Police brutality is another complicated issue. Since minorities are disproportionately the victims of crime, they might not be so offended by police brutality if the police were under their direct control. A voucher system for the police could evolve in strange ways. Perhaps, it could decrease the need for lawyers or bring some sanity to the war on drugs; I leave the possibilities to your imagination. My point is that it would restore some of the power granted to the people in the Second Amendment. There are probably other means for achieving this end and I hope to read some of them. But for now, a police voucher system could be a tool in restoring democracy.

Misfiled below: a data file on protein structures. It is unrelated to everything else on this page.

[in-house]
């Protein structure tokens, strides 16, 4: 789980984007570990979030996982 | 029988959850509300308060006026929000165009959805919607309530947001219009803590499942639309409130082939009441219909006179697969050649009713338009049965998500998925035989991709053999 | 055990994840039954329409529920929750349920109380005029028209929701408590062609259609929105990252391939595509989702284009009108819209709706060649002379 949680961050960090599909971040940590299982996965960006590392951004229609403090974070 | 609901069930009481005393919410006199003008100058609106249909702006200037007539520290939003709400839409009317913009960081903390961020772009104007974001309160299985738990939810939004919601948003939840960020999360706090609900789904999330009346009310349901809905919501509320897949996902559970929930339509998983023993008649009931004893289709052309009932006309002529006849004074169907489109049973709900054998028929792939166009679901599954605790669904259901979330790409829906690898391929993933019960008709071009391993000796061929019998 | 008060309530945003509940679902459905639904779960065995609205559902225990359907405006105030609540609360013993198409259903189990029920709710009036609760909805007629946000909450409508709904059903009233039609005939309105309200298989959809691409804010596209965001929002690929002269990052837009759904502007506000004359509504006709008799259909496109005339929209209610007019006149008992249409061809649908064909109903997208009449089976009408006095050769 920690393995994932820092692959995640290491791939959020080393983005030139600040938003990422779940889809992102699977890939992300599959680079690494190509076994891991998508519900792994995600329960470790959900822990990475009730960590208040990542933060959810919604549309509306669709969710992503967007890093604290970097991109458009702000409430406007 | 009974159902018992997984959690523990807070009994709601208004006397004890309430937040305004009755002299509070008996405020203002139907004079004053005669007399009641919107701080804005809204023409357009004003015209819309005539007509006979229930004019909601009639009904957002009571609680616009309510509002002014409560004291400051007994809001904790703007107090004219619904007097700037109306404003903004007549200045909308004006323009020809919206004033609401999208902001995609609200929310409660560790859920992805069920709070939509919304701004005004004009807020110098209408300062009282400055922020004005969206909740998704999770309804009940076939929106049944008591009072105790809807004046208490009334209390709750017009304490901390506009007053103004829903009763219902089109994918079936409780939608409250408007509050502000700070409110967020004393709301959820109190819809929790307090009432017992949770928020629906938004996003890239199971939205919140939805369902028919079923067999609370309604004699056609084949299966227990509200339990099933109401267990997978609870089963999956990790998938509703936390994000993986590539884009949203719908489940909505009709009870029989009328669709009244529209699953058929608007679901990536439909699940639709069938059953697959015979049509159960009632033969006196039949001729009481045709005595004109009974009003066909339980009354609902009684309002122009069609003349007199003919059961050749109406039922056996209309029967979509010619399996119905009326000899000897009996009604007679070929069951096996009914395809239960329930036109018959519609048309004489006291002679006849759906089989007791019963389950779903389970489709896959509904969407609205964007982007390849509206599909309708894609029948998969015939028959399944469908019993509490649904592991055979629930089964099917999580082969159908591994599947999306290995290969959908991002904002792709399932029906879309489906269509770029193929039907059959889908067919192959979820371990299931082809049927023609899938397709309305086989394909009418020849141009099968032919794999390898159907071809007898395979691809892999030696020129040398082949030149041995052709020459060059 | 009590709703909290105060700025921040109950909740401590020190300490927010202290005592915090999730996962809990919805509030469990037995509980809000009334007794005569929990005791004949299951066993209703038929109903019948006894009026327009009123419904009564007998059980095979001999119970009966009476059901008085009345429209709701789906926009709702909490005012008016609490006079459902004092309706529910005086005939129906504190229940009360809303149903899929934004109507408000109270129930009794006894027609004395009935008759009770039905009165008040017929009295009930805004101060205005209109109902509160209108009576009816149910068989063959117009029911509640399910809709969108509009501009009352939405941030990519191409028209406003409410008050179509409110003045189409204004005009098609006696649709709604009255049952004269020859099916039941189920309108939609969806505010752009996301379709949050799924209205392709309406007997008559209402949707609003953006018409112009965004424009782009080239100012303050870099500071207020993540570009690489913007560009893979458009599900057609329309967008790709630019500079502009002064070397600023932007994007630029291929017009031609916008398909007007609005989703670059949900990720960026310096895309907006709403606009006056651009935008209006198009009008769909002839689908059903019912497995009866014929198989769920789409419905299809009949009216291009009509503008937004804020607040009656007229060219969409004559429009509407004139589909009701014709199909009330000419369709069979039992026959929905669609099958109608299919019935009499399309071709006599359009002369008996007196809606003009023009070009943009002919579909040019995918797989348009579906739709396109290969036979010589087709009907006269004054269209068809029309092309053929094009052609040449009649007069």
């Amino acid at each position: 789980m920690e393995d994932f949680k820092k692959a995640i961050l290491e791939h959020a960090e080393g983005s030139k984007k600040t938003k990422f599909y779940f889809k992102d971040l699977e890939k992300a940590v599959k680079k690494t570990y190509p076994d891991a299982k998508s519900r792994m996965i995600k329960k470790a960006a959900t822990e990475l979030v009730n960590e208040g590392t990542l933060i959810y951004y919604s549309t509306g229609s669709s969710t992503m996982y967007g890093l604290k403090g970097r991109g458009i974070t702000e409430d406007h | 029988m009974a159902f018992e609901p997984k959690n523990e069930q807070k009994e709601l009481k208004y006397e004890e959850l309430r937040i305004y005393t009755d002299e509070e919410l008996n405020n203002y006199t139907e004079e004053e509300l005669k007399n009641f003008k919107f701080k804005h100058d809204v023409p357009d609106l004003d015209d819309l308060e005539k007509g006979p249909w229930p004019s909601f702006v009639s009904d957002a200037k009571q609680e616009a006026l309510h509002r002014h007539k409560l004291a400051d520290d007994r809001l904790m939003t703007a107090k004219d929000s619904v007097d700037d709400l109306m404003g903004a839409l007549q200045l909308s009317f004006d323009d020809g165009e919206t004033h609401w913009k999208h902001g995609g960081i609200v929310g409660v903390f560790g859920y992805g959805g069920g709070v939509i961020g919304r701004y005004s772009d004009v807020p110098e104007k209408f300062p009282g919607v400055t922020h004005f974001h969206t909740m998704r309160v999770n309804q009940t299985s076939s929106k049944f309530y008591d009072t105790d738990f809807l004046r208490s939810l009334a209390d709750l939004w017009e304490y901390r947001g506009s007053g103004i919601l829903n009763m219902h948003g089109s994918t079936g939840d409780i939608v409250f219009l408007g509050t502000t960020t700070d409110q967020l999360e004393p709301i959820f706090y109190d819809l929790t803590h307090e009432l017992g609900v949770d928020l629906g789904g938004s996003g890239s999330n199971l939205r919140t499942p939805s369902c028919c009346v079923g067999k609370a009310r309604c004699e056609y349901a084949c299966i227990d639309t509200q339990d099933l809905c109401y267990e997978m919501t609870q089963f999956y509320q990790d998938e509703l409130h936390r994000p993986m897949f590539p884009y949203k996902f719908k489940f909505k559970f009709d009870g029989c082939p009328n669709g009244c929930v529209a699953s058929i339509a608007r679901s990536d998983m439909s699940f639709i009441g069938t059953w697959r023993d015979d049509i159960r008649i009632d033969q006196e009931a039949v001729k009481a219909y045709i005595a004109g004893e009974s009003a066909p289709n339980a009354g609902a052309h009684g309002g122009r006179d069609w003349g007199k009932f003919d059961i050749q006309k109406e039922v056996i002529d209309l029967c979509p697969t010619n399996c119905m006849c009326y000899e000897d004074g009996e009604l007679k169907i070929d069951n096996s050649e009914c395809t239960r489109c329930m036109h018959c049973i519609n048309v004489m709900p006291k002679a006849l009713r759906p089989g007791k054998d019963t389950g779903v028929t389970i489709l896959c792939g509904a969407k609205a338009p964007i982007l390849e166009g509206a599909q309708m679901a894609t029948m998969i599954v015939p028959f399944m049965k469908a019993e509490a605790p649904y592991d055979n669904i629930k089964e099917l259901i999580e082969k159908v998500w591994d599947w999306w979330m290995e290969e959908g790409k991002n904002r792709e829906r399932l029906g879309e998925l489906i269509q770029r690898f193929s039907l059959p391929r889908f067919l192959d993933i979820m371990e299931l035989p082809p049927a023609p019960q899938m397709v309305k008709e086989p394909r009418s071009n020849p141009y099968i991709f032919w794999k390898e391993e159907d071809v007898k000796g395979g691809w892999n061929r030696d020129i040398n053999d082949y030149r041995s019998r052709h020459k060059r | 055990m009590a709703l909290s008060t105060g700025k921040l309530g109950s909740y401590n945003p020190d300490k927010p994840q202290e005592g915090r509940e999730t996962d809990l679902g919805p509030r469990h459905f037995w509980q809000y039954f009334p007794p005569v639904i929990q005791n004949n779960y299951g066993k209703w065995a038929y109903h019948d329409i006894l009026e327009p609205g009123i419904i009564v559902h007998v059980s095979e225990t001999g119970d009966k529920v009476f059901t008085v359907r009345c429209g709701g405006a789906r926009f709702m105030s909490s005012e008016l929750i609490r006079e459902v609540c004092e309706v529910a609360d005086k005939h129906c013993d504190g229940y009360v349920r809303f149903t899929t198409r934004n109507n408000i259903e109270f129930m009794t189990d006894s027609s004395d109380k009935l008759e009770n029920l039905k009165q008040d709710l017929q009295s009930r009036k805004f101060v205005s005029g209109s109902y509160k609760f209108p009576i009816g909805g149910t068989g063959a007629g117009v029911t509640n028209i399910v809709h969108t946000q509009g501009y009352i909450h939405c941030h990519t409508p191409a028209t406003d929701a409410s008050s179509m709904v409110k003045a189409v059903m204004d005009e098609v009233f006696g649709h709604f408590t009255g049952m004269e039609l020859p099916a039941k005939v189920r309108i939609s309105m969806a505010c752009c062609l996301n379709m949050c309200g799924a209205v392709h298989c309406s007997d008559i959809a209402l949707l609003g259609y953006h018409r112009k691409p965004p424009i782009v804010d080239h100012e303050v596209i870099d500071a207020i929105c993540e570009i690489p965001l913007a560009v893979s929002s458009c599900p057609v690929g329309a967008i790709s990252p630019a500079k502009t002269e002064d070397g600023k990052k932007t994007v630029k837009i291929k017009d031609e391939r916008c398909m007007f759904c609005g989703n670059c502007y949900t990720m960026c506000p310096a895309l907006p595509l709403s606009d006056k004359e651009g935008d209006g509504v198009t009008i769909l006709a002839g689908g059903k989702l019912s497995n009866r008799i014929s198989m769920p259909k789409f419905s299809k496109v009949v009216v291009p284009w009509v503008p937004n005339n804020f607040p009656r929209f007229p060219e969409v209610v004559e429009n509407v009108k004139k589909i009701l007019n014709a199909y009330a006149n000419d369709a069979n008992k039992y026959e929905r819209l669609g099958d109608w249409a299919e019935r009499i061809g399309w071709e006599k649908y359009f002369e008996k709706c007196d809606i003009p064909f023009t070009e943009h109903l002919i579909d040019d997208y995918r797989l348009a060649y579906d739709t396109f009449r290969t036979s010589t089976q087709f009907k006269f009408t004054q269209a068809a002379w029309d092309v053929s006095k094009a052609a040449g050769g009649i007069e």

We live in an age where consumers are becoming increasingly demanding. They want a smaller and more efficient government. But as long as government maintains its monopolistic practices, they are not likely to see much improvement. The consumers of government are going to have to give up something to achieve what they want. They are going to have to give up their mental dictatorship over their neighbors in order to receive the benefits of the marketplace.

I honestly believe that the time is coming when the people will begin to understand this principle. I believe this because I think that people prefer material well-being and safety to the intangible benefits of believing they are in control of everything when they are actually powerless pawns in a political chess game.